Real-Life Stories: Migration Works Campaign 2016

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This is the story of Puran, a Nepalese man who came to Malaysia seeking prosperity. The need to work abroad is seen as a viable option for many to better themselves. This is especially true when it concerns those living in lesser-developed economy nations.

Puran was a cultivator in his village, earning a decent wage to get by day-to-day life, but having to provide for his four children, there wasn’t much left after the bills were paid. So, based on his son’s experience, having had worked in Malaysia for a good three years, he decided to apply to become a laborer here. As with anything these days, there were agents involved in the application process, with a fee of 200,000 Nepalese Rupees (RM 8,056 at today’s exchange rates).

Puran, being the cultivator that he is, sold a buffalo and a few goats to pay for his application. Other applicants aren’t so fortunate, seeing how an average Nepali earns little less than 18,000 NR (RM725) monthly, succumbing to taking personal loans and paying hefty interests to cover the application cost.

Puran arrived in Malaysia and immediately got a job as a security guard, earning a rather decent wage of RM1400 with accommodation and utilities provided. But that is where the good news stops, the nature of his job finds him difficult to prepare meals. He has fellow workmates that bring him meals or it is bought at a nearby restaurant. He only manages to have two meals a day as anything more wouldn’t allow him to save. With the depreciation of the Malaysian Ringgit, Puran notes a loss of 15 to 17% of income due to the weaker ringgit since he arrived. Puran works 12-hour shifts. Though he was promised in his contract one day off per week, he is made to work every single day without any remorse from his employer.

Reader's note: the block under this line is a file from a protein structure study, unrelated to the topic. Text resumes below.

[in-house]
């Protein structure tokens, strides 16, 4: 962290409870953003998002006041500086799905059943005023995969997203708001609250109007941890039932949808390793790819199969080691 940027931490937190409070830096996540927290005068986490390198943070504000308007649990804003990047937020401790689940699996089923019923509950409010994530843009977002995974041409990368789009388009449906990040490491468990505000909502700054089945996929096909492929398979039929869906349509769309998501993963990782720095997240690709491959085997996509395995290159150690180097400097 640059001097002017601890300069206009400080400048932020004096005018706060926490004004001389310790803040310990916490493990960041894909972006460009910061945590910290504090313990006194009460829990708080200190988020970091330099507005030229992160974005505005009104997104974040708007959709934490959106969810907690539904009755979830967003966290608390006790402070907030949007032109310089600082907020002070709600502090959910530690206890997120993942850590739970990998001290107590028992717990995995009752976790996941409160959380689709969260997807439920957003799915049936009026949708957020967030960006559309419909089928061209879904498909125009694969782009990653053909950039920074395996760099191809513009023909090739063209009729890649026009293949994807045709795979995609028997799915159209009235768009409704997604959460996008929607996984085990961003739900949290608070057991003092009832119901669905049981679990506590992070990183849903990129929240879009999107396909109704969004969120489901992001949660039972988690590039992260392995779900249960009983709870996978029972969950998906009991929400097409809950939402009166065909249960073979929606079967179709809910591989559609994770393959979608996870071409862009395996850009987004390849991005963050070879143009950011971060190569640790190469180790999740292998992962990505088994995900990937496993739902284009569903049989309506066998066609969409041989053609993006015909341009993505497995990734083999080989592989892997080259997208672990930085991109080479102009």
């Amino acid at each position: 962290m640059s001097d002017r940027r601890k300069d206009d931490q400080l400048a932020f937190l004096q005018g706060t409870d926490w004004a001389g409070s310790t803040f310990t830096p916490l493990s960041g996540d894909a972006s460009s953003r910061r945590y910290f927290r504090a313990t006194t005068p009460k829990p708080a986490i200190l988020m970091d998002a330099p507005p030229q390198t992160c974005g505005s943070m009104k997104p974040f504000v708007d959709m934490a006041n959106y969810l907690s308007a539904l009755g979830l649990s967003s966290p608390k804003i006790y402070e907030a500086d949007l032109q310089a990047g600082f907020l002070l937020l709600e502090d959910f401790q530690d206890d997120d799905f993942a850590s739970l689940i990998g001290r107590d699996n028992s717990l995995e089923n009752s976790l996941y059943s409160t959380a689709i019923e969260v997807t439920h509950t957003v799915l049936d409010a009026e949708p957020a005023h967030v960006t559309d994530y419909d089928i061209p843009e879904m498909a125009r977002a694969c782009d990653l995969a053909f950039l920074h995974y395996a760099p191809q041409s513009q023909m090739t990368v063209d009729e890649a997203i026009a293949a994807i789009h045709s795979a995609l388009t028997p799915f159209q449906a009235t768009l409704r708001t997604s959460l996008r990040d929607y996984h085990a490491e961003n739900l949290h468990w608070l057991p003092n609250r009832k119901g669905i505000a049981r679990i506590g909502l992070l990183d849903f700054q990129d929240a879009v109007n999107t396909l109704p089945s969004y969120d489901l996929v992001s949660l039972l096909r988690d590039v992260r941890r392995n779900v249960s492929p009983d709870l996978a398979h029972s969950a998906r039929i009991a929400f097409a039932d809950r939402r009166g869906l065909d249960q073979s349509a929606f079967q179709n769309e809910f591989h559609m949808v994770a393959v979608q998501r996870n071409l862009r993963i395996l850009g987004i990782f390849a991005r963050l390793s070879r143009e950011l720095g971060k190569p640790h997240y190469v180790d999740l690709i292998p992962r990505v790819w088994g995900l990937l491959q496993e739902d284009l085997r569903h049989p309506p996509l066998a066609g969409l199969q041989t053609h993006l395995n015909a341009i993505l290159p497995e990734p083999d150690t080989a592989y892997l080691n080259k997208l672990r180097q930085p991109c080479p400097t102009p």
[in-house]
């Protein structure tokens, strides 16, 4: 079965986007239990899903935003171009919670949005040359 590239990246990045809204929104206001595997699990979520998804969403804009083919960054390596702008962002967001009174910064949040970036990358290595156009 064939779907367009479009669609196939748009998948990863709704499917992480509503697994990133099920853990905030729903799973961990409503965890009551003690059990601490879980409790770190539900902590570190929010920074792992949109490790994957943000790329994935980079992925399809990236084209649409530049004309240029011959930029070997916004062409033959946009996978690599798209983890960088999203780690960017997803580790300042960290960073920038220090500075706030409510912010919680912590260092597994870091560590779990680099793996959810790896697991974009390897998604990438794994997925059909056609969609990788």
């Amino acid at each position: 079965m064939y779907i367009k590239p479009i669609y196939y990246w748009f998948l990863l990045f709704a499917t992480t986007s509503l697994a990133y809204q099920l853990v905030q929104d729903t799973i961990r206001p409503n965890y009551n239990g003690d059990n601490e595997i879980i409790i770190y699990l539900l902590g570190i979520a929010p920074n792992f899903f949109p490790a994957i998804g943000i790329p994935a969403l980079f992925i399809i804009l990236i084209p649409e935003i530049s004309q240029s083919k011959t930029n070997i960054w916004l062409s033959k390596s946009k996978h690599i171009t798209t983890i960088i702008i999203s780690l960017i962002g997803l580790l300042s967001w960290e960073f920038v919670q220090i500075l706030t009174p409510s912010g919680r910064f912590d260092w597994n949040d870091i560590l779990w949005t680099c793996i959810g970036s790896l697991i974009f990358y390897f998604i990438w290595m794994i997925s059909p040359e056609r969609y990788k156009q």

However on a day to day basis, Puran is happy to find ordinary Malaysians friendly and concerned. He adds, “They wish me, Selamat Pagi and ask if I have eaten, some ask if my children are studying and if Nepal is a safe place to live.” After a long day, he goes to bed tired, often thinking of his family.

For Puran, a new day returns with a smile, with some good people who have befriended him. “Their care puts a human touch” he adds with a soft tone.He has no control over his work contract. For now he is happy having a job that can feed his wife and educate his teenage children with a “comfortable life.”


The Migration Works Campaign Team
May 2016